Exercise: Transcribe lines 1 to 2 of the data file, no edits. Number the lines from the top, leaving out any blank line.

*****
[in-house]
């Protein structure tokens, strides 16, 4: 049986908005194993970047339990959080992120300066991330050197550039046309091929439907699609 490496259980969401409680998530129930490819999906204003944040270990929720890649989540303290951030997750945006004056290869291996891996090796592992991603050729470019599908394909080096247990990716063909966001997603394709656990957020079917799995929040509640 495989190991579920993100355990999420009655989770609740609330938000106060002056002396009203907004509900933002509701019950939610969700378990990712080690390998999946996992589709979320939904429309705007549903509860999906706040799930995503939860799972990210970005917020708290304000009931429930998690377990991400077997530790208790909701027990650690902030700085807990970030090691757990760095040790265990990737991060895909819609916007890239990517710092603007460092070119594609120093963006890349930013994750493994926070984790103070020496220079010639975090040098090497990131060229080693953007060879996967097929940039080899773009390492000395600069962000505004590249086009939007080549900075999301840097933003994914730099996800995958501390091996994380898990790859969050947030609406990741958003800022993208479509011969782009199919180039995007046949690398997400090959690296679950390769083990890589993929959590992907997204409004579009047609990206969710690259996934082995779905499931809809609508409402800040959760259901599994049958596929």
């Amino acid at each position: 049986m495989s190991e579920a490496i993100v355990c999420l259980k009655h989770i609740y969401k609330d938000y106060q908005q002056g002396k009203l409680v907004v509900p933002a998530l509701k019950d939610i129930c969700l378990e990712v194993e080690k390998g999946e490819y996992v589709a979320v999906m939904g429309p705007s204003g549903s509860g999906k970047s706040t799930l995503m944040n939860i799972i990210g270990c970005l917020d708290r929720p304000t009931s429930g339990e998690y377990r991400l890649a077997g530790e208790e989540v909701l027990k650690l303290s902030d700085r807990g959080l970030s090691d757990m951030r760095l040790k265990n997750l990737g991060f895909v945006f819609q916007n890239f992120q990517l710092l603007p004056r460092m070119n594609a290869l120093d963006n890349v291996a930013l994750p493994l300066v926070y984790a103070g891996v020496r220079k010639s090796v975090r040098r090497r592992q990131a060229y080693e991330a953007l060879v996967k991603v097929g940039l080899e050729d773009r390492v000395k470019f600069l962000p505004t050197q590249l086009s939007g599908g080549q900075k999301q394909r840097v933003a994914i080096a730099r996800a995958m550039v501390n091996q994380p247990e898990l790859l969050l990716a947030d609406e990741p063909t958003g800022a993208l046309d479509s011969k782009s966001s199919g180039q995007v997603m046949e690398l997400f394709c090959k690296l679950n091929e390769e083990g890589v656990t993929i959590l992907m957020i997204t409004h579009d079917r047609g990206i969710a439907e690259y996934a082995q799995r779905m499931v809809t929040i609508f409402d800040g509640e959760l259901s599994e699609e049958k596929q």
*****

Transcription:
[in-house]
């Protein structure tokens, strides 16, 4: 049986908005194993970047339990959080992120300066991330050197550039046309091929439907699609 490496259980969401409680998530129930490819999906204003944040270990929720890649989540303290951030997750945006004056290869291996891996090796592992991603050729470019599908394909080096247990990716063909966001997603394709656990957020079917799995929040509640 495989190991579920993100355990999420009655989770609740609330938000106060002056002396009203907004509900933002509701019950939610969700378990990712080690390998999946996992589709979320939904429309705007549903509860999906706040799930995503939860799972990210970005917020708290304000009931429930998690377990991400077997530790208790909701027990650690902030700085807990970030090691757990760095040790265990990737991060895909819609916007890239990517710092603007460092070119594609120093963006890349930013994750493994926070984790103070020496220079010639975090040098090497990131060229080693953007060879996967097929940039080899773009390492000395600069962000505004590249086009939007080549900075999301840097933003994914730099996800995958501390091996994380898990790859969050947030609406990741958003800022993208479509011969782009199919180039995007046949690398997400090959690296679950390769083990890589993929959590992907997204409004579009047609990206969710690259996934082995779905499931809809609508409402800040959760259901599994049958596929």